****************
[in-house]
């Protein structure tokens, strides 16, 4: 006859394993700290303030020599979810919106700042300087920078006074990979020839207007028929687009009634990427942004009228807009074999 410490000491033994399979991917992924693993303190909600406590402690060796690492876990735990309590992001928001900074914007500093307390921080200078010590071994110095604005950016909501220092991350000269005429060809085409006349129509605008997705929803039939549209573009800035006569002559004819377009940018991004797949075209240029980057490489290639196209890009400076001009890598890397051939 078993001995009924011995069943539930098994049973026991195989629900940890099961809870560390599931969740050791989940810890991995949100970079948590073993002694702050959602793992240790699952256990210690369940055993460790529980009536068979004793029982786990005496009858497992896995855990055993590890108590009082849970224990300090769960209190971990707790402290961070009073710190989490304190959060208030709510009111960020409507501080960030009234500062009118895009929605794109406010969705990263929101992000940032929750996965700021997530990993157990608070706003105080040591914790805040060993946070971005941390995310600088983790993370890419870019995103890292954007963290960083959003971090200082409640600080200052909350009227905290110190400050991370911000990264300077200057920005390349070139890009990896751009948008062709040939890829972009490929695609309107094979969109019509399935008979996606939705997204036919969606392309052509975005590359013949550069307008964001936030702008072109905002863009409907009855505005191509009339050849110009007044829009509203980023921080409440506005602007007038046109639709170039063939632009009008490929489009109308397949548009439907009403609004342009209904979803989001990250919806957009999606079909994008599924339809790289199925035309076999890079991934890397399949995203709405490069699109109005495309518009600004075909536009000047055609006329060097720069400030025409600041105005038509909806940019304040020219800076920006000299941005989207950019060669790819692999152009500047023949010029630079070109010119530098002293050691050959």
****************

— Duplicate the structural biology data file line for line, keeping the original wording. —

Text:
[in-house]
């Protein structure tokens, strides 16, 4: 006859394993700290303030020599979810919106700042300087920078006074990979020839207007028929687009009634990427942004009228807009074999 410490000491033994399979991917992924693993303190909600406590402690060796690492876990735990309590992001928001900074914007500093307390921080200078010590071994110095604005950016909501220092991350000269005429060809085409006349129509605008997705929803039939549209573009800035006569002559004819377009940018991004797949075209240029980057490489290639196209890009400076001009890598890397051939 078993001995009924011995069943539930098994049973026991195989629900940890099961809870560390599931969740050791989940810890991995949100970079948590073993002694702050959602793992240790699952256990210690369940055993460790529980009536068979004793029982786990005496009858497992896995855990055993590890108590009082849970224990300090769960209190971990707790402290961070009073710190989490304190959060208030709510009111960020409507501080960030009234500062009118895009929605794109406010969705990263929101992000940032929750996965700021997530990993157990608070706003105080040591914790805040060993946070971005941390995310600088983790993370890419870019995103890292954007963290960083959003971090200082409640600080200052909350009227905290110190400050991370911000990264300077200057920005390349070139890009990896751009948008062709040939890829972009490929695609309107094979969109019509399935008979996606939705997204036919969606392309052509975005590359013949550069307008964001936030702008072109905002863009409907009855505005191509009339050849110009007044829009509203980023921080409440506005602007007038046109639709170039063939632009009008490929489009109308397949548009439907009403609004342009209904979803989001990250919806957009999606079909994008599924339809790289199925035309076999890079991934890397399949995203709405490069699109109005495309518009600004075909536009000047055609006329060097720069400030025409600041105005038509909806940019304040020219800076920006000299941005989207950019060669790819692999152009500047023949010029630079070109010119530098002293050691050959």